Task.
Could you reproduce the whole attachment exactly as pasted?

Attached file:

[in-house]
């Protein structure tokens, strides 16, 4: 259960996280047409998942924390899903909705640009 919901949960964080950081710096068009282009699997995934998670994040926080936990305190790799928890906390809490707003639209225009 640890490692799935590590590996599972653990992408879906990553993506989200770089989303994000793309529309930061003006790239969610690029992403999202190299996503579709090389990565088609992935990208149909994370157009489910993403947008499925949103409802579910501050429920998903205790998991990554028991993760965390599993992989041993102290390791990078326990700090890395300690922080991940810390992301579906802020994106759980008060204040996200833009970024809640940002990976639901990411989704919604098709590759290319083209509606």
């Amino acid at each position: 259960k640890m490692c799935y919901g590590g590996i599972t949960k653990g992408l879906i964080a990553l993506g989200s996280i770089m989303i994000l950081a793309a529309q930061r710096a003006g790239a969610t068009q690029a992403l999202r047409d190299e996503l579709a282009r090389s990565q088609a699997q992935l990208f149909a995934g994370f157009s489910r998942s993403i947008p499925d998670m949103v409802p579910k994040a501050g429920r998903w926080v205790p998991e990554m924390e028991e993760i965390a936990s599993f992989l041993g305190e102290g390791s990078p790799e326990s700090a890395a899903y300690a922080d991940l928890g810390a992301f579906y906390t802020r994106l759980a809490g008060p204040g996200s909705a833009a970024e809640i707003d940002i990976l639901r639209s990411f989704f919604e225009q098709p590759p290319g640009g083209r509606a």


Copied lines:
[in-house]
């Protein structure tokens, strides 16, 4: 259960996280047409998942924390899903909705640009 919901949960964080950081710096068009282009699997995934998670994040926080936990305190790799928890906390809490707003639209225009 640890490692799935590590590996599972653990992408879906990553993506989200770089989303994000793309529309930061003006790239969610690029992403999202190299996503579709090389990565088609992935990208149909994370157009489910993403947008499925949103409802579910501050429920998903205790998991990554028991993760965390599993992989041993102290390791990078326990700090890395300690922080991940810390992301579906802020994106759980008060204040996200833009970024809640940002990976639901990411989704919604098709590759290319083209509606």
């Amino acid at each position: 259960k640890m490692c799935y919901g590590g590996i599972t949960k653990g992408l879906i964080a990553l993506g989200s996280i770089m989303i994000l950081a793309a529309q930061r710096a003006g790239a969610t068009q690029a992403l999202r047409d190299e996503l579709a282009r090389s990565q088609a699997q992935l990208f149909a995934g994370f157009s489910r998942s993403i947008p499925d998670m949103v409802p579910k994040a501050g429920r998903w926080v205790p998991e990554m924390e028991e993760i965390a936990s599993f992989l041993g305190e102290g390791s990078p790799e326990s700090a890395a899903y300690a922080d991940l928890g810390a992301f579906y906390t802020r994106l759980a809490g008060p204040g996200s909705a833009a970024e809640i707003d940002i990976l639901r639209s990411f989704f919604e225009q098709p590759p290319g640009g083209r509606a």